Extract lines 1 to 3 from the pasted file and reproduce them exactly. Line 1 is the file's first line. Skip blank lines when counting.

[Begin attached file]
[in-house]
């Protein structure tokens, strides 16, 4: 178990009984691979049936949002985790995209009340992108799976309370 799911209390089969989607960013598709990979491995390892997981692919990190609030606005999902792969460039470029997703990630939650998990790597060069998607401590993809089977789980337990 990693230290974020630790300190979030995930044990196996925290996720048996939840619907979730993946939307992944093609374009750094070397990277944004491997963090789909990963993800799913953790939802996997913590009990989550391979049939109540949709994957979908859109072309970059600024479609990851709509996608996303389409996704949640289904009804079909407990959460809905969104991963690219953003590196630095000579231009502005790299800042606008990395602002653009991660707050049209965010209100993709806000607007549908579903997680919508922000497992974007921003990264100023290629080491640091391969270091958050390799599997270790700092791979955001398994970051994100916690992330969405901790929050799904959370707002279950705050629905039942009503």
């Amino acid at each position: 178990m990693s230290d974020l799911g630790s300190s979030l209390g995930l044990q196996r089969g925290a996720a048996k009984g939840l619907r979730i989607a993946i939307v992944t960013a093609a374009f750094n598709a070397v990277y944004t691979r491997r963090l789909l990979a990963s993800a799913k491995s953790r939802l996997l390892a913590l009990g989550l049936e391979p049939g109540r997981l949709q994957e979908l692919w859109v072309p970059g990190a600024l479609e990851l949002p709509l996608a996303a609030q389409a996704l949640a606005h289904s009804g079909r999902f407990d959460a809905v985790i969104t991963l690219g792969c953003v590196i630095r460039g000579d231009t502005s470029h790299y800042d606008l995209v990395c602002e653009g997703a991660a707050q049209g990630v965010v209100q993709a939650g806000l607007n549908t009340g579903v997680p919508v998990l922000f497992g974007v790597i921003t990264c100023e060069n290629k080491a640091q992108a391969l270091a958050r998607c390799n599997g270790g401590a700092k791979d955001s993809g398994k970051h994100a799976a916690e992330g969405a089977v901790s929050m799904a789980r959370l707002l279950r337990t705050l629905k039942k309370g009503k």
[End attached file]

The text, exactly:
[in-house]
């Protein structure tokens, strides 16, 4: 178990009984691979049936949002985790995209009340992108799976309370 799911209390089969989607960013598709990979491995390892997981692919990190609030606005999902792969460039470029997703990630939650998990790597060069998607401590993809089977789980337990 990693230290974020630790300190979030995930044990196996925290996720048996939840619907979730993946939307992944093609374009750094070397990277944004491997963090789909990963993800799913953790939802996997913590009990989550391979049939109540949709994957979908859109072309970059600024479609990851709509996608996303389409996704949640289904009804079909407990959460809905969104991963690219953003590196630095000579231009502005790299800042606008990395602002653009991660707050049209965010209100993709806000607007549908579903997680919508922000497992974007921003990264100023290629080491640091391969270091958050390799599997270790700092791979955001398994970051994100916690992330969405901790929050799904959370707002279950705050629905039942009503």
């Amino acid at each position: 178990m990693s230290d974020l799911g630790s300190s979030l209390g995930l044990q196996r089969g925290a996720a048996k009984g939840l619907r979730i989607a993946i939307v992944t960013a093609a374009f750094n598709a070397v990277y944004t691979r491997r963090l789909l990979a990963s993800a799913k491995s953790r939802l996997l390892a913590l009990g989550l049936e391979p049939g109540r997981l949709q994957e979908l692919w859109v072309p970059g990190a600024l479609e990851l949002p709509l996608a996303a609030q389409a996704l949640a606005h289904s009804g079909r999902f407990d959460a809905v985790i969104t991963l690219g792969c953003v590196i630095r460039g000579d231009t502005s470029h790299y800042d606008l995209v990395c602002e653009g997703a991660a707050q049209g990630v965010v209100q993709a939650g806000l607007n549908t009340g579903v997680p919508v998990l922000f497992g974007v790597i921003t990264c100023e060069n290629k080491a640091q992108a391969l270091a958050r998607c390799n599997g270790g401590a700092k791979d955001s993809g398994k970051h994100a799976a916690e992330g969405a089977v901790s929050m799904a789980r959370l707002l279950r337990t705050l629905k039942k309370g009503k």